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Hey, Quick Question: Will the Stephen Ross Protests Cause a Fashion Week Scramble?

Hudson Yards. Photo: Dimitrios Kambouris/Getty Images for Related-Oxford

Welcome to our column, “Hey, Quick Question,” where we investigate seemingly random happenings in the fashion and beauty industries. Enjoy!

There’s less than a month to go before the Spring 2020 season of New York Fashion Week is set to begin, but some brands might be scrambling to change their show plans in the eleventh hour as a protest against Stephen Ross, the Trump-supporting owner of Hudson Yards. 

The Shed at Hudson Yards, a transformative arts space which opened in the spring of this year, quickly emerged as one of NYFW’s premiere venue choices; Fashionista has heard that about 10 labels, including Rag Bone, are scheduled to show there come September. (Hudson Yards is represented by powerhouse fashion public relations firm KCD, which produces top shows each season for the likes of Tory Burch, Kate Spade, Prabal Gurung and Brandon Maxwell; none of the aforementioned brands will present at The Shed next month.)  

As you’ve likely heard, Ross — the billionaire real estate developer who is the chairman and majority owner of The Related Companies, which built Hudson Yards — recently held a fundraiser in the Hamptons to support Trump’s reelection campaign, where tickets went for a whopping six figures a pop. His wife is jewelry designer Kara Ross, who reportedly had a hand in the planning of this event, and who currently holds a seat on the board of the CFDA. 

Fashionista has learned that the CFDA, now helmed by CEO Steven Kolb and Chairman Tom Ford, decided not to remove Ross from the board, even following an impassioned op-ed by Phillip Picardi in Business of Fashion calling for industry insiders to take a stand against Ross’s development by avoiding Hudson Yards completely, despite how “inconvenient” doing so may be for them and their employers. 

A couple of designers have already spoken out and taken a stance regarding the objectively sticky situation. In a lengthy Twitter thread last week, Gurung revealed that he would no longer be showing at Hudson Yards this season. “I was previously in conversation with Hudson Yards’ The Vessel as the venue for my brand’s upcoming 10 year show during NYFW. When I heard about [Ross’s] fundraiser, I chose to pull my participation,” he said. “Removing our brand and selves from this is my choice and that is my decision. I am not expecting anyone else to do it, however it was the right thing to do, for ME, and I do want to speak out to create transparency and awareness.”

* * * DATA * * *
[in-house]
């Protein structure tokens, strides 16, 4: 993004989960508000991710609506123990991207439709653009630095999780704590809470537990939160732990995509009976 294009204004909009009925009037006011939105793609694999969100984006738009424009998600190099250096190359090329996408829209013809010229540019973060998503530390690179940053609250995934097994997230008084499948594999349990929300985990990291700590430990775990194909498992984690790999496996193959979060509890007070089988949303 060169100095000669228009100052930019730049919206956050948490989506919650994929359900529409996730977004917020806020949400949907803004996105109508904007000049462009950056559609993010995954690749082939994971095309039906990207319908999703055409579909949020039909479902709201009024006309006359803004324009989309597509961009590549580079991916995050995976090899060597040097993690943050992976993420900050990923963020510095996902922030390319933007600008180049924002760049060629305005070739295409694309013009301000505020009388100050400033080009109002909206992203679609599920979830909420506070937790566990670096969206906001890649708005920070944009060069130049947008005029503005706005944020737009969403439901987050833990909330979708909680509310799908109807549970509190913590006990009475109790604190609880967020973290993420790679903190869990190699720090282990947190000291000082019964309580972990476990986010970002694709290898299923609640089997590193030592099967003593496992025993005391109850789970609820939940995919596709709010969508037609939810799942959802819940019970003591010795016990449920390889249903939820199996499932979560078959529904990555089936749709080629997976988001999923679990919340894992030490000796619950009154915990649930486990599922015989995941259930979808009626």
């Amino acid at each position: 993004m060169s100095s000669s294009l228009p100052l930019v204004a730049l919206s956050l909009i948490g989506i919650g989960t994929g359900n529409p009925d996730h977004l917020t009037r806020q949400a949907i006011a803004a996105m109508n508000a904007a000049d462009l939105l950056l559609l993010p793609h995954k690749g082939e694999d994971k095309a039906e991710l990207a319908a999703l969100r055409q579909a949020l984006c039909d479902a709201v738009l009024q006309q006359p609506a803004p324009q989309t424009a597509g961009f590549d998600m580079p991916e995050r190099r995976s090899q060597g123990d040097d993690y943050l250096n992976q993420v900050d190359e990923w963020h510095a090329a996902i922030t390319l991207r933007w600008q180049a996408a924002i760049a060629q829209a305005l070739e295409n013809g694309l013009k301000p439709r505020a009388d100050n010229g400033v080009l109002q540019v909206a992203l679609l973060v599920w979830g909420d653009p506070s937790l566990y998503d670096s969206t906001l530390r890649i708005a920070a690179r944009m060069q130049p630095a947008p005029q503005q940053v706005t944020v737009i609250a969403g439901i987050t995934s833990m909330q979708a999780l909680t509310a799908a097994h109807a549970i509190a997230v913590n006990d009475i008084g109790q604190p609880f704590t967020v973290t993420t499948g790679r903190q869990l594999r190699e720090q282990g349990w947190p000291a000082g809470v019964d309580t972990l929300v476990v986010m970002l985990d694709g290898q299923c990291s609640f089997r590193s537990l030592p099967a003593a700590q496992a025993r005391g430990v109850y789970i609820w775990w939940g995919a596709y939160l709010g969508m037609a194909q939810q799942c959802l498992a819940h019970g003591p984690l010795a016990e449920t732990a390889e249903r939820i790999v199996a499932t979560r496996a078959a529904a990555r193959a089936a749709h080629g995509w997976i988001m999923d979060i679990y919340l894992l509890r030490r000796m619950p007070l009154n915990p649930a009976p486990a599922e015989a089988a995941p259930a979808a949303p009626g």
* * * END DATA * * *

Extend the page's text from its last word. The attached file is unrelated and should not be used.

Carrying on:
In addition, Dana Lorenz of Fallon Jewelry announced via an Instagram post over the weekend that she would be canceling her CFDA membership, effective immediately. “After many years of membership I will no longer participate if a woman that funds the current administration remains on the board,” she wrote. “I will no longer be a part of what seems to be allowing a pay for play, money over merit arrangement with someone that clearly wants to advance an agenda that is hurting many businesses large and small with this trade war.”

We can’t help but wonder: Will this upcoming fashion week season be faced with a last-minute scramble from both brands who wish to pull their shows from Hudson Yards and industry insiders who refuse to participate in events so closely tied to supporters of the Trump administration? What’s more: Will the CFDA be inundated with calls to protest Ross’s seat on the board, and will designers continue to pull their memberships? 

The CFDA is already on thin ice — its relevance and its handling of the constantly fluctuating fashion calendar have been criticized in recent years — and this situation isn’t likely to just blow over. You may recall the drama that occurred in 2017 when a handful of editors seated in the vicinity of Tiffany Trump opted to leave the Philipp Plein show when they were denied requests to be relocated; in the days that followed, there was a media blitz surrounding the news with people calling the editors “bullies” and, in certain cases, horrifying racial slurs that should not be reprinted here. The stakes are much higher now, and the industry is watching closely. We will be, too.

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